Drink this if you like: Merlot, Sangiovese
Food pairings: Pizza, pasta, beef brisket, roast winter vegetables, macaroni and cheese, stuffed baked potatoes
Have you come across wine made from the Montepulciano grape variety yet? Make 2022 the year to try it! Montepulciano are medium-bodied red wines that are fantastically food-friendly, especially with, you guessed it, Italian food.
Flavours and aromas of wine made from Montepulciano include cherry, boysenberry, red plum and herbs like oregano and maybe a little tar. Italy is the biggest producer of Montepulciano naturally, however here in Australia you’ll find it grown in regions like the Fleurieu Peninsula and Adelaide Hills.
Try this one: Colab & Bloom Fleurieu Peninsula Montepulciano ($24) is an award-winning Australian made Montepulciano. It’s bursting with berry and cherry flavours and begs to be paired up with a delicious Italian feast.
Drink this if you like: Cool-climate Pinot Noir, Sangiovese
Food pairings: Tomato-based pasta dishes, Asian dishes, fresh burrata, mushroom pizza
Have you tried Nebbiolo yet? It’s big, bold and red – perfect for the cooler temperatures of winter. It’s famously known as the grape used to produce Barolo and Barbaresco in Italy and although looking like Pinot Noir in your glass it can pack a punch on the palate.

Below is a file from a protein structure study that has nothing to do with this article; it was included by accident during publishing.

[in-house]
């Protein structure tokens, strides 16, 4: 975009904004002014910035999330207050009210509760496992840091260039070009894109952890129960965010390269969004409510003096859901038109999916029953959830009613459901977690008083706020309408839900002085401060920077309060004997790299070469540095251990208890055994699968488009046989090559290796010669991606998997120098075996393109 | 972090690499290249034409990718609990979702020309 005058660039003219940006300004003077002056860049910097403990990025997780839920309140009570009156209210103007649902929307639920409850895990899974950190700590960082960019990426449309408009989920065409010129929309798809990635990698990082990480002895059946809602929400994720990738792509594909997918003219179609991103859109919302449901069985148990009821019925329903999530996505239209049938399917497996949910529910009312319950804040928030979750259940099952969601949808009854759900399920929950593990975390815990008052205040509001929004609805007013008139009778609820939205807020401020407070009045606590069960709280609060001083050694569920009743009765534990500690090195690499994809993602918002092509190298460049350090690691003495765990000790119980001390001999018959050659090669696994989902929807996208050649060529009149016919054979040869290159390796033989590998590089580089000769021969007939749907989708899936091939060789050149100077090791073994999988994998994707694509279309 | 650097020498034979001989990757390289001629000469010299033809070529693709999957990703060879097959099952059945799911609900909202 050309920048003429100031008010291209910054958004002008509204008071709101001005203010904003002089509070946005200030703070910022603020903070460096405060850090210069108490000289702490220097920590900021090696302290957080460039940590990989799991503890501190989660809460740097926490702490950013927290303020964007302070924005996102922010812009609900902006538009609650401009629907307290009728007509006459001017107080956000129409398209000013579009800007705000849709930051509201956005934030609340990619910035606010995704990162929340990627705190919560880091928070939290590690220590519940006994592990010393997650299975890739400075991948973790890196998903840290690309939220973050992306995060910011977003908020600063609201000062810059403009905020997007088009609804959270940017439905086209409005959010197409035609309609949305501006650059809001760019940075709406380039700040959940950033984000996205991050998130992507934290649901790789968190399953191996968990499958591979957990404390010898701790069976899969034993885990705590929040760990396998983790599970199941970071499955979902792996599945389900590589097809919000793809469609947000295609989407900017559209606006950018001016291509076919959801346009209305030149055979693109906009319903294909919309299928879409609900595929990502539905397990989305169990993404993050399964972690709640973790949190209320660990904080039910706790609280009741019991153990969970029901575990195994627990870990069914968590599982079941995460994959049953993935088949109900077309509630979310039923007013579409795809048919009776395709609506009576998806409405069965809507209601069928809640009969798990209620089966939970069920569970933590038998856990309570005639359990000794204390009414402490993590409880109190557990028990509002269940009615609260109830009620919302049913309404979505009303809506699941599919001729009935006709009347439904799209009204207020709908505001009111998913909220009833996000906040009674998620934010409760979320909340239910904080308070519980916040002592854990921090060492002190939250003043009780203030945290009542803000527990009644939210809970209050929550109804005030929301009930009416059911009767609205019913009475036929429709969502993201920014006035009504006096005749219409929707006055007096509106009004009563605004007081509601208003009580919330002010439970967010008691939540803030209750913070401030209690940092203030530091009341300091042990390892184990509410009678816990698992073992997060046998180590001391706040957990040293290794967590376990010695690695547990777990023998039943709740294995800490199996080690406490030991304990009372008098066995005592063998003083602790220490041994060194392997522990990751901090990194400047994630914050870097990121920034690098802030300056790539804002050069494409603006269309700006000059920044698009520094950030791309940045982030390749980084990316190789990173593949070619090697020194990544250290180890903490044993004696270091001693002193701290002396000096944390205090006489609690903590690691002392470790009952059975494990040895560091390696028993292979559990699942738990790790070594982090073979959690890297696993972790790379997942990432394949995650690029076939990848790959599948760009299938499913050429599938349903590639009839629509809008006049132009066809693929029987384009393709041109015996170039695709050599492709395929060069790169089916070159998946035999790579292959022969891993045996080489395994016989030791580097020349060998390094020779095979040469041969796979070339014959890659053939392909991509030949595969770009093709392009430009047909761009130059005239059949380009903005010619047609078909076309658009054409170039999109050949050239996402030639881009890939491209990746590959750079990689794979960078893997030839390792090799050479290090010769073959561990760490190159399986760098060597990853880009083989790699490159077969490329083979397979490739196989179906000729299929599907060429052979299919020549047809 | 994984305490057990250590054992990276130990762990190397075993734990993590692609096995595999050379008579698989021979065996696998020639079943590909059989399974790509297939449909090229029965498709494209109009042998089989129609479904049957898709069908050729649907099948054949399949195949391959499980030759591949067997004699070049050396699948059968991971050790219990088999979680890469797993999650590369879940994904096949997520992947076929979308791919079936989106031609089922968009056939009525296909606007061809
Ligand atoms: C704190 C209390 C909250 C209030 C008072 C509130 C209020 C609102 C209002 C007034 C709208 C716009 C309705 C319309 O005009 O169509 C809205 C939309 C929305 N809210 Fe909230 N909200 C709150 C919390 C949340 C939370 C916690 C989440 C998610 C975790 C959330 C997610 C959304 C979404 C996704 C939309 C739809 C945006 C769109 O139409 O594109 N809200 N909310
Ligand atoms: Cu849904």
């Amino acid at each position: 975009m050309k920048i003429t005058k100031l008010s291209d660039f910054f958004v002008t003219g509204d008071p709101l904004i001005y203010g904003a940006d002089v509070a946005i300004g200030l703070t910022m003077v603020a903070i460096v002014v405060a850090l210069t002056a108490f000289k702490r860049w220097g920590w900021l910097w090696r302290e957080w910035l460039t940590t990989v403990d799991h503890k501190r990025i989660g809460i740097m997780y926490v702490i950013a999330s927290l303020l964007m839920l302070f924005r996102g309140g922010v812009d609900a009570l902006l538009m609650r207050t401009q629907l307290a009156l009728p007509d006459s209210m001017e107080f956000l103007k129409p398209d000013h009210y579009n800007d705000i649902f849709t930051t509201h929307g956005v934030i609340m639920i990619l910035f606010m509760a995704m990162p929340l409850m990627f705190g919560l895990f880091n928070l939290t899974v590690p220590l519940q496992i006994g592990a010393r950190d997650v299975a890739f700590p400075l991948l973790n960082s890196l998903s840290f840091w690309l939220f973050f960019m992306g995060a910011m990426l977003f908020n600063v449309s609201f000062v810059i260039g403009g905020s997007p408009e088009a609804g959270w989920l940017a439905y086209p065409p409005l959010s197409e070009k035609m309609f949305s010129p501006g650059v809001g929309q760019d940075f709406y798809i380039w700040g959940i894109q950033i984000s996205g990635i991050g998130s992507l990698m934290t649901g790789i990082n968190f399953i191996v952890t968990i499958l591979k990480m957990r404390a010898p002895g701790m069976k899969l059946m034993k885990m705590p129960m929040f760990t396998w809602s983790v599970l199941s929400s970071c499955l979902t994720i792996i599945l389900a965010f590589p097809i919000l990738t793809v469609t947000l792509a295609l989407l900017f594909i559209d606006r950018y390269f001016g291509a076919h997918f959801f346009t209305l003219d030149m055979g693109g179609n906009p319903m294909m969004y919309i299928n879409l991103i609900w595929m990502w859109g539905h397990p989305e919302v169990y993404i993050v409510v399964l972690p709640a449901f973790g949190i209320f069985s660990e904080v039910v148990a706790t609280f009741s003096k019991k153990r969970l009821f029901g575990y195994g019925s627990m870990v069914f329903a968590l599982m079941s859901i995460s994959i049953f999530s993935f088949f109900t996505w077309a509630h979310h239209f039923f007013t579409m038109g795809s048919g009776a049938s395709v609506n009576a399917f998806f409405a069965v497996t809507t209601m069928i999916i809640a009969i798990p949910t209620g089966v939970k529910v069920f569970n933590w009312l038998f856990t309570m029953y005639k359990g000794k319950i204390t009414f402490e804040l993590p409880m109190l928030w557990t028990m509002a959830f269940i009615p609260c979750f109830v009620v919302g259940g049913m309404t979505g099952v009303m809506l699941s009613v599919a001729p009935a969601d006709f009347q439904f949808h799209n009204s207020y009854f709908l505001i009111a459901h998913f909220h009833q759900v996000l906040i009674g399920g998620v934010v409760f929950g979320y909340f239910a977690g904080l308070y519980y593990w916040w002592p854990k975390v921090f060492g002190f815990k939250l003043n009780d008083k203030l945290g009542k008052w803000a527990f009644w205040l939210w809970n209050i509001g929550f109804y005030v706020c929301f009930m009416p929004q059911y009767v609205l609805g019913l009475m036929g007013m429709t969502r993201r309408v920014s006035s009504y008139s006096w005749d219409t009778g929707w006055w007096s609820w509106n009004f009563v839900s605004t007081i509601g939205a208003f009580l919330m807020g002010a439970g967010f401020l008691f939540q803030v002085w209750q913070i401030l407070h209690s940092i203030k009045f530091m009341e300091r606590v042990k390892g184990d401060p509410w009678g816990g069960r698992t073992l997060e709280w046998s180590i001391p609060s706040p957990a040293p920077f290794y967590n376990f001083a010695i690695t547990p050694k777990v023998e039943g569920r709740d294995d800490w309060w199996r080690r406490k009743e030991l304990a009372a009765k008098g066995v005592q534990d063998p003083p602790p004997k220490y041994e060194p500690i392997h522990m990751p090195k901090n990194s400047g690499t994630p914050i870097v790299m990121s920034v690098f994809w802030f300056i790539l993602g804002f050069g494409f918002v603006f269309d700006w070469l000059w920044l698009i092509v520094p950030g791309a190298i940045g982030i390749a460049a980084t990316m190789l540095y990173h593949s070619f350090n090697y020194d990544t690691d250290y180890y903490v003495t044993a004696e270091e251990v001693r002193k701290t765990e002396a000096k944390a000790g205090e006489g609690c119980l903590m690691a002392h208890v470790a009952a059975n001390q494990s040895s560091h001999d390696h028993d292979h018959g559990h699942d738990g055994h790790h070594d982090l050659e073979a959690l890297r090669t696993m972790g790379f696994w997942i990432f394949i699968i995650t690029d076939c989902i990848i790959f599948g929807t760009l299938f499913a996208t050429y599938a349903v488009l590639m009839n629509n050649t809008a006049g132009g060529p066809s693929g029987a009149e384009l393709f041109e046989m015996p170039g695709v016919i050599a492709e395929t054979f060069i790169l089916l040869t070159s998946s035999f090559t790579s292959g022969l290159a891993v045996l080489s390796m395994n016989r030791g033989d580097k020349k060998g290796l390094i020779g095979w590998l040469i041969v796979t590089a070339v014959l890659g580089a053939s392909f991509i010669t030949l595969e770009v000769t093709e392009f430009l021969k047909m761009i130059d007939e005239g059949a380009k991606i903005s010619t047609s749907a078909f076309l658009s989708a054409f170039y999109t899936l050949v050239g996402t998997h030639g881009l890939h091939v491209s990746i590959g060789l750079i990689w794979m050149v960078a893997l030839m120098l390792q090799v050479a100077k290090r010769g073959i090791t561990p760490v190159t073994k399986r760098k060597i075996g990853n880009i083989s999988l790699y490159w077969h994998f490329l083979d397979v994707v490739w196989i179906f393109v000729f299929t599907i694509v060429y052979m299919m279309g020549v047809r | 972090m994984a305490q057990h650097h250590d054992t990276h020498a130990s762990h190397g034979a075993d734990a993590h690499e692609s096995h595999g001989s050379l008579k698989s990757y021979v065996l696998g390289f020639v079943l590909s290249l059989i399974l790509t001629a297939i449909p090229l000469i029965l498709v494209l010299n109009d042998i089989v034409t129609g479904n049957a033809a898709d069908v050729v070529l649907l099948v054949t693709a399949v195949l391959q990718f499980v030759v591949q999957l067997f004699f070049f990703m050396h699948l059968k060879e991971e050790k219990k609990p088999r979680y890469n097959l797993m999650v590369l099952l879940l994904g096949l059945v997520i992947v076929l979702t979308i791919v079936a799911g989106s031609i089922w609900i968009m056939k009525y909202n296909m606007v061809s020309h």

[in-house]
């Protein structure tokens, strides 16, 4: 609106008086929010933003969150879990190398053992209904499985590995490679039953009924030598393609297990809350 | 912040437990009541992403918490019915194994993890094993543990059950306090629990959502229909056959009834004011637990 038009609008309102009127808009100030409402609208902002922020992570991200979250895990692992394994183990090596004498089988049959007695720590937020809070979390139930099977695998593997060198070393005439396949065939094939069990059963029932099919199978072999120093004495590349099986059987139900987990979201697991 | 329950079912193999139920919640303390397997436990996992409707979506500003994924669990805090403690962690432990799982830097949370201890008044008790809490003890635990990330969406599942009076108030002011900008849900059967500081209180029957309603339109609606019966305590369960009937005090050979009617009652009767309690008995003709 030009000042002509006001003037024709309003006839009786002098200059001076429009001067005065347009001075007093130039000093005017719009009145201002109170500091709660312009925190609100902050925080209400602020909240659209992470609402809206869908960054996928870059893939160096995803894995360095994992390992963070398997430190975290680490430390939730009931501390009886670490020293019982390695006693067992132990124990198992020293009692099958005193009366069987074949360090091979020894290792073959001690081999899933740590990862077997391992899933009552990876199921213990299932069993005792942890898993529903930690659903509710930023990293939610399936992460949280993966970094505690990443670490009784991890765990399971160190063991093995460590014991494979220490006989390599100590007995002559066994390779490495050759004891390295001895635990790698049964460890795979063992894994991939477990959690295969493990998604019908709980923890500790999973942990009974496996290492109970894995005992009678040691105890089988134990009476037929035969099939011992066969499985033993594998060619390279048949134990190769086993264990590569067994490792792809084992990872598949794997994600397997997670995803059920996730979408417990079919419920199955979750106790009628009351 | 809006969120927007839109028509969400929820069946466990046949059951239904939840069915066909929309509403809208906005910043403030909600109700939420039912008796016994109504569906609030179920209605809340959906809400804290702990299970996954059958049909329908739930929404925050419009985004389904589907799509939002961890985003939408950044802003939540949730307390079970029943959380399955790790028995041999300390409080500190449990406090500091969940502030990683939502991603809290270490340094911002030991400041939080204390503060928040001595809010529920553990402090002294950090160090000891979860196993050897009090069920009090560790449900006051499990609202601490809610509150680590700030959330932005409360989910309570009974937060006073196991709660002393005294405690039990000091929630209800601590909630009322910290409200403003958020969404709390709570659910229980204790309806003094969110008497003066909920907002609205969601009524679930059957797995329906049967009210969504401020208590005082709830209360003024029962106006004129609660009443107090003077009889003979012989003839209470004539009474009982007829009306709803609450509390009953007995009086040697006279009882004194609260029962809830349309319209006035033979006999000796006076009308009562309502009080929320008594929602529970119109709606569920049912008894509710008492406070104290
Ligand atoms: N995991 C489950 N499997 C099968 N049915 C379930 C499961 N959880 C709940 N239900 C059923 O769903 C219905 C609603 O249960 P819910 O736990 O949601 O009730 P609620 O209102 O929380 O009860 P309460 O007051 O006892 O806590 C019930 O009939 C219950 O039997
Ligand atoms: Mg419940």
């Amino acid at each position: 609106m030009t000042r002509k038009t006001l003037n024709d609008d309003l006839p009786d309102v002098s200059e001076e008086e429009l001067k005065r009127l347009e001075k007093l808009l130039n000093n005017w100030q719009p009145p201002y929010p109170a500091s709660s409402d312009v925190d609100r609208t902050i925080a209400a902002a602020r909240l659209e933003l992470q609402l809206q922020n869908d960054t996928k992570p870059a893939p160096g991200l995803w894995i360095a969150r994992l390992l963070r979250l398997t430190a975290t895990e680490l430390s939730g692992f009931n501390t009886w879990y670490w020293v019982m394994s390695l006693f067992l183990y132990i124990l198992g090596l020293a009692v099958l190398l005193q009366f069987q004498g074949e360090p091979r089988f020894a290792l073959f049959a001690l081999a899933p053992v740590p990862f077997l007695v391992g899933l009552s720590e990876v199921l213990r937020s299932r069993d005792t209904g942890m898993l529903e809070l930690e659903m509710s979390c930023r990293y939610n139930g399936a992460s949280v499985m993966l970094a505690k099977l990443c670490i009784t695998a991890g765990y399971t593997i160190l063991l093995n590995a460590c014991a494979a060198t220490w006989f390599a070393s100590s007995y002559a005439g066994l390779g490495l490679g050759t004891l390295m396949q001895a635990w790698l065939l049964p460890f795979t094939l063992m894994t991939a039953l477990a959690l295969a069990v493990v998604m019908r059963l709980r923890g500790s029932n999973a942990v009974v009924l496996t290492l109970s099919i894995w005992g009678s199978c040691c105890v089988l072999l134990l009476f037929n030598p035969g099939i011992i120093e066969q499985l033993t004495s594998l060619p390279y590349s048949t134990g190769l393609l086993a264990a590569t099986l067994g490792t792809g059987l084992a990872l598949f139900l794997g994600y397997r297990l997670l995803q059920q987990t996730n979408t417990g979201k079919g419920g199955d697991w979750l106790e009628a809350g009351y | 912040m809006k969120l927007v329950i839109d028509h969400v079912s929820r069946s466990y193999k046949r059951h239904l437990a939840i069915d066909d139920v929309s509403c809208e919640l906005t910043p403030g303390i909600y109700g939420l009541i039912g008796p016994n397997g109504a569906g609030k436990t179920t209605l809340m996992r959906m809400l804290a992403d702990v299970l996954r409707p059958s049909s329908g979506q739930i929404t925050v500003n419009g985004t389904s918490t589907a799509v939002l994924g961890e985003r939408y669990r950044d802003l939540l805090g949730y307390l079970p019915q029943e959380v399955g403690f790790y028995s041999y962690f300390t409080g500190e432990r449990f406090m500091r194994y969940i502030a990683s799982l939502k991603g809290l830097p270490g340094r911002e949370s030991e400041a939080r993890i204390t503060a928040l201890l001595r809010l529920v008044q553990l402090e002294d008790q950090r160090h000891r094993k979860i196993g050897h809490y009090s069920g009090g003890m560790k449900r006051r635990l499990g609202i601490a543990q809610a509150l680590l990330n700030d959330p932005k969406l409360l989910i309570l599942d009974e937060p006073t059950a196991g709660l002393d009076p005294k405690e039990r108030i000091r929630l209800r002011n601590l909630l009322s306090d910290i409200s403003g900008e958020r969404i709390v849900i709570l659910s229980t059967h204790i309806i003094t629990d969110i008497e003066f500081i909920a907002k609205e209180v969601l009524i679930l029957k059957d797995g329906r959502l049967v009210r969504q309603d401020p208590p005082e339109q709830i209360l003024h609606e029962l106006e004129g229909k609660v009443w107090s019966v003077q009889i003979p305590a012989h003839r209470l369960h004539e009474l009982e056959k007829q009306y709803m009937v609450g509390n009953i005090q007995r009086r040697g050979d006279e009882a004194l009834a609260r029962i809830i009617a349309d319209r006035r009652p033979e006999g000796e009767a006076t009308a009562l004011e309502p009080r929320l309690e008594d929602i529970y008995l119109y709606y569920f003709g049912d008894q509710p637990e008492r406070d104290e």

It’s known for its flavours and aromas of cherries, leather, anise and roses. Its tannic nature makes it great with winter dishes full of butter, olive oil and fat.
Try this one: Little Giant Little Batch Heathcote Nebbiolo ($20) is maybe one of the cutest Aussie wine brands in my opinion. Plus you’re drinking for a good cause! The Little Giant stumpy wine bottles adorned with a loveable hairy-nosed wombat on the label are made by Fourth Wave Wine who work with WIRES (Wildlife Information Rescue and Education Service) to provide much-needed assistance to wildlife and in particular the preservation and ongoing welfare of Wombats. Plus the wines are bloody delicious, here is my review of the 2018 Barossa Shiraz.